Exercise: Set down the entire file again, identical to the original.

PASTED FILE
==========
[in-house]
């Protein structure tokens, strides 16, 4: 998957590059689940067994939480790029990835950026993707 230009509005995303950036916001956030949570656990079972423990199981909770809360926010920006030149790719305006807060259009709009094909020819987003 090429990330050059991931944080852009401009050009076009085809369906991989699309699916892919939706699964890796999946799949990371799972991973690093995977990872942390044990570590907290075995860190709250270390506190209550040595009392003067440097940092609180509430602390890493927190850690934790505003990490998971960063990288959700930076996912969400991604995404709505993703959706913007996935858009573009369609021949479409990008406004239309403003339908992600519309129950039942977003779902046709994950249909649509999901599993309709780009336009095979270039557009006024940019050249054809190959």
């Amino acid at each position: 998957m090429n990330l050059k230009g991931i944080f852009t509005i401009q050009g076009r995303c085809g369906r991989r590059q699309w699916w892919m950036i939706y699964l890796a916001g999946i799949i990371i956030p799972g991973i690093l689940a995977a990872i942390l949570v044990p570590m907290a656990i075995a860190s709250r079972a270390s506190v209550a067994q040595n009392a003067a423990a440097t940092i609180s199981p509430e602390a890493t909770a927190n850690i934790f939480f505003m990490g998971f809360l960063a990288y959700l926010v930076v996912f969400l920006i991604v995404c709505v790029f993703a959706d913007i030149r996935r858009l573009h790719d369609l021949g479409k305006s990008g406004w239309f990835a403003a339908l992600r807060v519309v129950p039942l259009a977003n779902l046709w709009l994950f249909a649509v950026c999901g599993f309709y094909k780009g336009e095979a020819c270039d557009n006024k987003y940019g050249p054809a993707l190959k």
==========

[in-house]
């Protein structure tokens, strides 16, 4: 998957590059689940067994939480790029990835950026993707 230009509005995303950036916001956030949570656990079972423990199981909770809360926010920006030149790719305006807060259009709009094909020819987003 090429990330050059991931944080852009401009050009076009085809369906991989699309699916892919939706699964890796999946799949990371799972991973690093995977990872942390044990570590907290075995860190709250270390506190209550040595009392003067440097940092609180509430602390890493927190850690934790505003990490998971960063990288959700930076996912969400991604995404709505993703959706913007996935858009573009369609021949479409990008406004239309403003339908992600519309129950039942977003779902046709994950249909649509999901599993309709780009336009095979270039557009006024940019050249054809190959």
């Amino acid at each position: 998957m090429n990330l050059k230009g991931i944080f852009t509005i401009q050009g076009r995303c085809g369906r991989r590059q699309w699916w892919m950036i939706y699964l890796a916001g999946i799949i990371i956030p799972g991973i690093l689940a995977a990872i942390l949570v044990p570590m907290a656990i075995a860190s709250r079972a270390s506190v209550a067994q040595n009392a003067a423990a440097t940092i609180s199981p509430e602390a890493t909770a927190n850690i934790f939480f505003m990490g998971f809360l960063a990288y959700l926010v930076v996912f969400l920006i991604v995404c709505v790029f993703a959706d913007i030149r996935r858009l573009h790719d369609l021949g479409k305006s990008g406004w239309f990835a403003a339908l992600r807060v519309v129950p039942l259009a977003n779902l046709w709009l994950f249909a649509v950026c999901g599993f309709y094909k780009g336009e095979a020819c270039d557009n006024k987003y940019g050249p054809a993707l190959k």